QUESTION: -- one of them be a place that North Koreans might not generally be comfortable with going to?

QUESTION: Disney World?

QUESTION: A little bit north. Are they going to Vegas?

MR. KELLY: I’ll repeat, Matt, we don’t go into the details of --

QUESTION: Are they going to Las Vegas?

MR. KELLY: You’ll have to ask the North Korean mission, Matt, if they’re going to Las Vegas.

QUESTION: What about Los Angeles?

MR. KELLY: I believe you’ll have to ask the North Korean mission, Matt.

QUESTION: A follow-up on the PA-only stamp issued by Israel to U.S. citizens going into Israel, just to follow up on that. I saw that you guys released --

MR. KELLY: Yeah.

QUESTION: -- something. You said that you’re engaged with the Government of Israel. Just more clarification. Have you complained to them about this specifically? Have you asked them to stop issuing it to your U.S. citizens, and do you consider it a violation of the Oslo Accords?

MR. KELLY: Oh, well, the latter – the latter issue that’s, I think, something that I probably would want somebody else to pronounce on if it’s a violation of the Oslo because I’m not familiar enough with the Oslo Accords to be able to make a judgment one way or the other.

As our note said last night, we have made it quite known to the Israeli Government, and this is, I think, really on the diplomatic level, that we expect all American citizens to be treated the same regardless of their national origin. And this kind of – these kinds of restrictions we consider unacceptable. And I’d refer you to the Israeli Government for – in terms of their --

QUESTION: So you don’t know if they’re going to stop doing it or not, or if you specifically asked them to stop issuing these specific stamps?

MR. KELLY: We have told them that we think this is – that we cannot accept this kind of practice.

QUESTION: Do you know at what level – do you know if – how many Americans have complained to the U.S. Consulate in Jerusalem? How --


QUESTION: -- serious you consider this?

MR. KELLY: No. I’m not aware of the kind of numbers of – the number of people who have complained.


QUESTION: Different topic.

QUESTION: Wait, wait. Can I – can we go back? First of all, what does that mean we cannot accept this kind of practice? You also can’t accept, you know, continued building of settlements, and they seem to be doing that.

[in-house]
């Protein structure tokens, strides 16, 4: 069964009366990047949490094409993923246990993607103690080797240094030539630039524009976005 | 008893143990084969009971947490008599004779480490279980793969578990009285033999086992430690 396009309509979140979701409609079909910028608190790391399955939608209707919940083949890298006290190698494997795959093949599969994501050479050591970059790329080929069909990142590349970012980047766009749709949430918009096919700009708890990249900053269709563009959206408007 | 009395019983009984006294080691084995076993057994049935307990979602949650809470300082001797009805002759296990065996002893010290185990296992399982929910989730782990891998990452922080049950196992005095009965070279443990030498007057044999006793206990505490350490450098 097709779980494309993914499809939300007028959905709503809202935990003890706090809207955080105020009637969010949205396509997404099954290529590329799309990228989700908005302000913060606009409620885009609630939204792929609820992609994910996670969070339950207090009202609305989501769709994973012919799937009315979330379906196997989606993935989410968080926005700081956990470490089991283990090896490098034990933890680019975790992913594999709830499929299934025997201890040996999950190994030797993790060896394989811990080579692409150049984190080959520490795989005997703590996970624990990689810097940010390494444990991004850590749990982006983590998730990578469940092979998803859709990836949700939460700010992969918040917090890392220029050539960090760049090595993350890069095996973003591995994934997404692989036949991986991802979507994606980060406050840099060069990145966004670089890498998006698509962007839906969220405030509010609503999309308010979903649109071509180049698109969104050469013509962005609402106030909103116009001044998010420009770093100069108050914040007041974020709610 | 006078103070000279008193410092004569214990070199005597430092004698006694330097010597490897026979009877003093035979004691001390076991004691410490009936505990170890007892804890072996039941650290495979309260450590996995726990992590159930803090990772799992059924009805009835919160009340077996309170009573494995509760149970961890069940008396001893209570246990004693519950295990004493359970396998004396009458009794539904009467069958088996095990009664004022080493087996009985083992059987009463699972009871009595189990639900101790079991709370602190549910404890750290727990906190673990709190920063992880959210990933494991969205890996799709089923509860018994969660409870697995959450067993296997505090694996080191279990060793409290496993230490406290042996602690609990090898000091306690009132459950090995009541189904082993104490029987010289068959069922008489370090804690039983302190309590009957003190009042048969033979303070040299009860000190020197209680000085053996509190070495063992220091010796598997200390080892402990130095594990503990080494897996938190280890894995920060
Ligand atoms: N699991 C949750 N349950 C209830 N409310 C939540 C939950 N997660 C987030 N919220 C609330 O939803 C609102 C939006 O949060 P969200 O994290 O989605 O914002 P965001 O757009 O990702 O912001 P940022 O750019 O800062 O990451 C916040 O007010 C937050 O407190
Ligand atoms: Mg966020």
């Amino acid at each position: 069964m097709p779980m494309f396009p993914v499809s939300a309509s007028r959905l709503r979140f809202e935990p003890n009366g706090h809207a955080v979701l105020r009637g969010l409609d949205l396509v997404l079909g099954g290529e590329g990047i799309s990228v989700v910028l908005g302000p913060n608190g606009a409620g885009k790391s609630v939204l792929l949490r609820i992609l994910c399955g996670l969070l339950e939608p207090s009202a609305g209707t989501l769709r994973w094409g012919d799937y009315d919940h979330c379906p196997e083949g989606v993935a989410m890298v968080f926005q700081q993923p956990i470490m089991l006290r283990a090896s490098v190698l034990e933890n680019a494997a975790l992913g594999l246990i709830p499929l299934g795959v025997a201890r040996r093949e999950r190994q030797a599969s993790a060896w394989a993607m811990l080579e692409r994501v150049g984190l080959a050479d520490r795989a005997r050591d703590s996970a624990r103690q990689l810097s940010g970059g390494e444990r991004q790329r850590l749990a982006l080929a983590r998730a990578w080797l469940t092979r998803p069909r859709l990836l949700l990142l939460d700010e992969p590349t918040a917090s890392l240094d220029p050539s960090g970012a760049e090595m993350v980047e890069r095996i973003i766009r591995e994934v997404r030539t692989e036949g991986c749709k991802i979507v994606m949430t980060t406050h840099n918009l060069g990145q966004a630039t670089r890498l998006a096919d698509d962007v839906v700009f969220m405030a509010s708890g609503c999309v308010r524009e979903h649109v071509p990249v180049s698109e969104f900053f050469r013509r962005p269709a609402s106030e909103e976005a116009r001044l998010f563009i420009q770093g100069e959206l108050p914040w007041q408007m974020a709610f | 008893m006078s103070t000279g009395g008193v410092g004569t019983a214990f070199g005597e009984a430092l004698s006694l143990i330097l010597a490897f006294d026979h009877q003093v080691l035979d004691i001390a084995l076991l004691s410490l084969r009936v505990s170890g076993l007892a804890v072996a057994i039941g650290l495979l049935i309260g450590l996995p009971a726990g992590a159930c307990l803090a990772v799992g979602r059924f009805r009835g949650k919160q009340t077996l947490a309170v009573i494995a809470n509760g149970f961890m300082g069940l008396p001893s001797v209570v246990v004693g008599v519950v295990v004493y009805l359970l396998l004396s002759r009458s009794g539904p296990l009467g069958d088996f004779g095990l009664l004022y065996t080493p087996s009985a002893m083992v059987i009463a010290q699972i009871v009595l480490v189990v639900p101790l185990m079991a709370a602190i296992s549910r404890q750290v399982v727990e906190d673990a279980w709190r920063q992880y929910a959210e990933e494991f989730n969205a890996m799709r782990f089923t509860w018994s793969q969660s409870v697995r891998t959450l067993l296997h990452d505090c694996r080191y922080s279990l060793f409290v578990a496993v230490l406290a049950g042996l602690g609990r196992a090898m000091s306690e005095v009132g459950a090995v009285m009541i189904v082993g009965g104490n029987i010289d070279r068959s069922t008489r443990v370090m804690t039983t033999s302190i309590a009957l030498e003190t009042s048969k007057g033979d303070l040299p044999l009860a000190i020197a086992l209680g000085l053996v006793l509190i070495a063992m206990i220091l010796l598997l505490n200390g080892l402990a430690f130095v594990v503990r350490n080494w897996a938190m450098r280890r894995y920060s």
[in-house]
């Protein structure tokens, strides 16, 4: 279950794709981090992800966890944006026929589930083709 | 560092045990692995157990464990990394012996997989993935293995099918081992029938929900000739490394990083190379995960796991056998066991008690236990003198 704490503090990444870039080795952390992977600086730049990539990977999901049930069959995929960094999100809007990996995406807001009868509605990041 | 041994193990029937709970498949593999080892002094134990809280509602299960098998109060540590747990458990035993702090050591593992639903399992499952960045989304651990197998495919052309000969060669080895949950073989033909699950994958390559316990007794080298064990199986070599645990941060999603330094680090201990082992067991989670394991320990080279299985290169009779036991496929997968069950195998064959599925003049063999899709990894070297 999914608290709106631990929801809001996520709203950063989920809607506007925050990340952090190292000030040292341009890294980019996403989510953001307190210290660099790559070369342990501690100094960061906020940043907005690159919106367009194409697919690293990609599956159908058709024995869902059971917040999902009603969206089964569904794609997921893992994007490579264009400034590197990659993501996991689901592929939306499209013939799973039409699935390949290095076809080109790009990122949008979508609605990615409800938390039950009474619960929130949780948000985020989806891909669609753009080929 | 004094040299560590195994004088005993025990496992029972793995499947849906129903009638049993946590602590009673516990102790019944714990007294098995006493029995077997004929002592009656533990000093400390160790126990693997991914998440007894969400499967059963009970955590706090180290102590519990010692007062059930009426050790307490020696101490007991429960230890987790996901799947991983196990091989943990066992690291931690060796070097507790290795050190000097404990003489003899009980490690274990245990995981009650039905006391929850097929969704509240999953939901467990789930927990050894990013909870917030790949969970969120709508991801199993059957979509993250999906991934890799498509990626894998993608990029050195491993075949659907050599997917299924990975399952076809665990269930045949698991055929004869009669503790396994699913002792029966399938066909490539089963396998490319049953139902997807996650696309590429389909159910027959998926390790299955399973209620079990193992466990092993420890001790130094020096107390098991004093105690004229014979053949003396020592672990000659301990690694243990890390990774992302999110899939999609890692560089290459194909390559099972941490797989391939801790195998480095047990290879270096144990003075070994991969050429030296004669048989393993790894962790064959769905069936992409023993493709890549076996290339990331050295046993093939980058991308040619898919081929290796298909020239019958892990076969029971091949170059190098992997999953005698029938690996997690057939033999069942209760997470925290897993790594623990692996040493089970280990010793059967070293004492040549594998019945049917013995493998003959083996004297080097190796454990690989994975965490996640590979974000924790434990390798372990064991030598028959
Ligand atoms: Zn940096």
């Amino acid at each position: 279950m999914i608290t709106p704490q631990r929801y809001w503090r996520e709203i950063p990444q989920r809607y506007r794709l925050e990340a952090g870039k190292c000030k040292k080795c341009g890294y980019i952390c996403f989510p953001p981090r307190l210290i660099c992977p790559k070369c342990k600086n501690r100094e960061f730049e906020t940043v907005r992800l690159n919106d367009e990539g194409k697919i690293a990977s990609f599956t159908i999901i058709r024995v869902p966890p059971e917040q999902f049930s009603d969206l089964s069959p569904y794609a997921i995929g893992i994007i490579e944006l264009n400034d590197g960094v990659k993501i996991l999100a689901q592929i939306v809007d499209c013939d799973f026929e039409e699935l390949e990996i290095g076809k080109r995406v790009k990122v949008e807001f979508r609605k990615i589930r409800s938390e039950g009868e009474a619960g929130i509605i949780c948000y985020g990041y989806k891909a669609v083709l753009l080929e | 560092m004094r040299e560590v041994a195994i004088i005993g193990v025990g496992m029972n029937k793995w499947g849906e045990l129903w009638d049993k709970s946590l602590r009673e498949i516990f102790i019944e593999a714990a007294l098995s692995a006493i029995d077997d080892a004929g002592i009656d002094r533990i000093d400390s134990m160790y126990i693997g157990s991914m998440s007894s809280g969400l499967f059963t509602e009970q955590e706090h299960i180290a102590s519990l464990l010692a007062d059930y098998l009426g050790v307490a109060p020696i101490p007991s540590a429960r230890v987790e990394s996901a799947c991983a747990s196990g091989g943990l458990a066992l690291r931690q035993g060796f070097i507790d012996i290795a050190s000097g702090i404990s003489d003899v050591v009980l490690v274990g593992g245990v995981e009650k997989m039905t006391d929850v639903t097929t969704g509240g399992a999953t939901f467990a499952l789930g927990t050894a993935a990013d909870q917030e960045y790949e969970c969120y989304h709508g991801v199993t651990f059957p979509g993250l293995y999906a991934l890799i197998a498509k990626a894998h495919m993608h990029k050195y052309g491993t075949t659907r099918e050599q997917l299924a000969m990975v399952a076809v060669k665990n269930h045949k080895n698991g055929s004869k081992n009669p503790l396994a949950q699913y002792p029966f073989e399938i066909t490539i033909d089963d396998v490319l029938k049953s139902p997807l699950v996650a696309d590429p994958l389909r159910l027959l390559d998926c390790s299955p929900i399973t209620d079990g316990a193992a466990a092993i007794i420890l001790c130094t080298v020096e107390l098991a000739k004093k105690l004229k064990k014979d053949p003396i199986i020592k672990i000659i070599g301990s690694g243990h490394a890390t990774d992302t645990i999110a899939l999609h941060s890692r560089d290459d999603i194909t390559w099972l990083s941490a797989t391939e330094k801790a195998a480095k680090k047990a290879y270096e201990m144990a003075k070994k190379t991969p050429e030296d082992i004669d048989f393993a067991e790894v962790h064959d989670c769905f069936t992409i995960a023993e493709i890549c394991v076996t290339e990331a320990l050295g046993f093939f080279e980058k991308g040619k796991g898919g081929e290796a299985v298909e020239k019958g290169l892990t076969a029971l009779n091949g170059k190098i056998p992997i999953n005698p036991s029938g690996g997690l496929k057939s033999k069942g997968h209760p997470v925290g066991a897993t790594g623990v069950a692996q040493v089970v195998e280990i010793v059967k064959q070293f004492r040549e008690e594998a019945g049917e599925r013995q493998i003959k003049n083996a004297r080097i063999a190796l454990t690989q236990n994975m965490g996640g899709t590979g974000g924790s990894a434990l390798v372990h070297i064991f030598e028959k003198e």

MR. KELLY: Yeah.

QUESTION: So what exactly does that mean?

MR. KELLY: Well, it means that this kind of practice is something that the U.S. Government believes should not be done. This is not --

QUESTION: Yeah, but you say we can’t --

MR. KELLY: -- something that we can accept.

QUESTION: But it’s not – you have to accept it, if that’s what they’re doing.

MR. KELLY: Well --

QUESTION: What are you going to do if they don’t stop?

MR. KELLY: We will continue to protest.

QUESTION: But that won’t make any difference --

QUESTION: That – I mean, it’s not a question of whether you can accept it or not. They’re doing it.

MR. KELLY: Yeah.


MR. KELLY: It is what it is. We don’t like the practice.

QUESTION: Okay. And then let me just go back to one thing – one more thing on the North Koreans. If you can say definitely that you approved their travel to New Mexico to see Richardson in Santa Fe, why can’t you say that you’ve approved their travel to other places?

MR. KELLY: Well, I think that it’s because they are already in New Mexico. It’s a fact that they’re in New Mexico now.

QUESTION: So when they get to their next stop, you’ll be able to tell us they’re there?

MR. KELLY: It’s just – it’s just something that we don’t normally do. We don’t – this is --

QUESTION: Well, it was --

MR. KELLY: It’s a diplomatic exchange between us and the – their UN mission. And it’s just not – we, frankly – I don’t – we don’t want to get into the practice of going into the details of diplomatic notes.

QUESTION: But you did.

QUESTION: Well, but, this is --

MR. KELLY: Well, we did because it’s already public that they’ve gone to New Mexico.

QUESTION: Well, but this is a state sponsor – they’re on the state sponsor of terrorism list, which is why – right, which is why they’re not allowed to leave --

QUESTION: Not anymore.

QUESTION: No, they’re not.